I’ve never been particularly good at going with the flow, or approaching life without a plan. At this point in time, I’m fairly convinced it’s just not in my nature, and after years of analyzing this part of myself, I’m ok with it. But like everything in life, I’m a work in progress, constantly evolving, growing and adjusting to life’s lessons.
For the past month, I’ve felt frustrated about the weather. Yes, the weather. It’s this time of year that Arizonans typically get our only taste of a chill, with temps dropping to the 30s at night but warming up to the 60s by afternoon. Well, call it
global warming what you want to, but this year’s been unseasonably warm. I’ve heard that phrase so frequently from weather reporters – unseasonably warm – that I think it’s become the mantra of the season. Needless to say, it’s hard to get into the holiday spirit when it’s 82 and you’re wearing a tank top. There are no chestnuts roasting on an open fire, no sleigh rides and nary a frosty snowman.
Fortunately, I’ve been able to spend time over the past two weeks in Denver and Chicago, where I received a whopping dose of the cold. Initially, I rejoiced! Imagine me, the desert dweller, just oozing delight at the opportunity to wear a scarf and boots. I LOVED it. I did. But after a few days, it got, well…cold. The final straw was getting lost on my run in a Chicago suburb yesterday, during which my panic level soared to Donner Party heights, wondering if one’s nose can actually freeze and fall off.
And I was only dealing with this for a week, not the typical four or five months people endure in other parts of the country.
I started to realize that maybe I like the ideas of cold weather and wintery holidays more than I actually was enjoying them.
And that made me wonder why I had such a fixation on how things should be during this time of year. This prompted much soul searching. And here’s my profound conclusion:
I think that during the holidays, we’re all programmed to try a little harder than usual to achieve the joy and togetherness and perfect gatherings we’re told we should be having. We want things to look and feel and taste and BE perfect. We grow up with magical holiday experiences, but as we get older and have to deal with the logistics of the season (shopping in crowded malls, rushing to address dozens of cards, waiting in crazy lines at the grocery store, spending time with our perfectly imperfect families…) things feel a lot less magical and a lot more mechanical.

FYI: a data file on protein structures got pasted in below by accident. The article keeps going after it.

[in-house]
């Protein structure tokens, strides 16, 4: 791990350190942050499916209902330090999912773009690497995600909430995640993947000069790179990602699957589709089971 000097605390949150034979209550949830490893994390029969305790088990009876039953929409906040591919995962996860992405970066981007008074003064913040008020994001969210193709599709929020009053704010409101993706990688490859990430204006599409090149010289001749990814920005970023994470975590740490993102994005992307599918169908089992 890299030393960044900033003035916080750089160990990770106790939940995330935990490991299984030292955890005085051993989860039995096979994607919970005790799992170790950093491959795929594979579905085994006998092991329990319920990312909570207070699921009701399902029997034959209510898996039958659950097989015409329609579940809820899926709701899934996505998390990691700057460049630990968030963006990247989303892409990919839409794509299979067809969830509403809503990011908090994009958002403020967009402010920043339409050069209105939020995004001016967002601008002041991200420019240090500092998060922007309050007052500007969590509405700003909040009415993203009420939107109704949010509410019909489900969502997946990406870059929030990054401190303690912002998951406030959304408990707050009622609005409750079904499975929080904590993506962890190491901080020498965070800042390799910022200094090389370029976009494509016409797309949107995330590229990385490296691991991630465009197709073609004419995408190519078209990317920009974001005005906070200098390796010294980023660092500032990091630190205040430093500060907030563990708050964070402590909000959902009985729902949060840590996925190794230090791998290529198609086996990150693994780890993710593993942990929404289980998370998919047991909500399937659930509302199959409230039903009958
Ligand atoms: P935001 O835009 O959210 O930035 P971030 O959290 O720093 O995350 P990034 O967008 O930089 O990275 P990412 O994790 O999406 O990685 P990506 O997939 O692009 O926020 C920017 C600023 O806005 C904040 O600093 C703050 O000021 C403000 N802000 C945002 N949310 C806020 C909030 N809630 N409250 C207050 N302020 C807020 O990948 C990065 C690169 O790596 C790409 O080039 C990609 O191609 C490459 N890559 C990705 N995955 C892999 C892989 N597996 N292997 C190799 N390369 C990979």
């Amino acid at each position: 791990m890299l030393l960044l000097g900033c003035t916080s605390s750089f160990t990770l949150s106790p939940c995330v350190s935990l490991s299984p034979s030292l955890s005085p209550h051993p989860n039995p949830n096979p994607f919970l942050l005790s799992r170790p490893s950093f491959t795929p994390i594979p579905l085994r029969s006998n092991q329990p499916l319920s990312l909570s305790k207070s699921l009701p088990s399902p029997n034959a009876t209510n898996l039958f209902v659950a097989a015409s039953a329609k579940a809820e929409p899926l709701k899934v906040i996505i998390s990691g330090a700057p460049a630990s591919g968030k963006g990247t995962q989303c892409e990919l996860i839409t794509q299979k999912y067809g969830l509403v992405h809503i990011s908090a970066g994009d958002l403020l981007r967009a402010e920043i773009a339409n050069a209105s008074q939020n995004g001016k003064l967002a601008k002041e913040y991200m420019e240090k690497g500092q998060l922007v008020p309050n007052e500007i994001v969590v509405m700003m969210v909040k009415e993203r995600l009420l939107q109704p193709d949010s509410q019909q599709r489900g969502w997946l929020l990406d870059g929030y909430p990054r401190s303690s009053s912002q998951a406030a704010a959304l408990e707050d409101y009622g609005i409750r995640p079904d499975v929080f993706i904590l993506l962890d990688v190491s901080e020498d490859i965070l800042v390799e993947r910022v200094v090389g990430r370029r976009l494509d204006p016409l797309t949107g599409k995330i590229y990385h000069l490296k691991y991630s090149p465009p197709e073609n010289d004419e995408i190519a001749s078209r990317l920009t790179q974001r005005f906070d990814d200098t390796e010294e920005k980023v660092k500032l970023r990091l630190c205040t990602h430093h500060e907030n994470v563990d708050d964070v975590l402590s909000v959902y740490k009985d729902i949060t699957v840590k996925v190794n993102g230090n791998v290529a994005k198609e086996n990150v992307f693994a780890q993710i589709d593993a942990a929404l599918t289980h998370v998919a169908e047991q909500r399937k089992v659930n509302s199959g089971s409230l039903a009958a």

But that feeling – that longing for the magic – it doesn’t fade. So, what to do?
Well, I found my solution by accident tonight, in the form of dairy products.
I flew back home this afternoon and after being gone for several days, all I wanted to do was to nest. For me, that means cooking, cleaning, dog walking, etc. I spent several hours earning my housewife badge and decided it was time to make a lasagna.
I went out, list in hand, to purchase everything I needed. I got home and the preparations began. It wasn’t until the last step before assembly that I realized I had not purchased cottage cheese. No, I had come home with PINEAPPLE cottage cheese.
The funny thing is, my initial reaction was really just shock. I had no idea that such a disgusting concoction even existed, let alone could be purchased without a special license in your average super market.
I wasn’t sure what to do, and had zero desire to go back to the store, at rush hour, during the holidays (cue violin…). So I figured screw it, I’ll pick out the chunks of tropical fruit, add seasoning and just go with it. I did just that, and it was actually delicious. I can’t believe I’m saying this, but I think the pineapple added a really nice sweet taste, that I doubt anyone (who hasn’t read this) could ever identify.
I realized that this strange little experience was the way I should be approaching everything, particularly the holidays. I may not have the perfect ingredients for a Hallmark Chrismukkah, but you know what, I have ingredients that work, and that’s all that matters. I’m over trying to force feelings and decor that aren’t meant to be, and if it’s 85 degrees on Christmas, so be it. The important thing is recognizing that there’s no one right way to do things, and all we should really strive for is doing things the way that makes us happy, with those we love.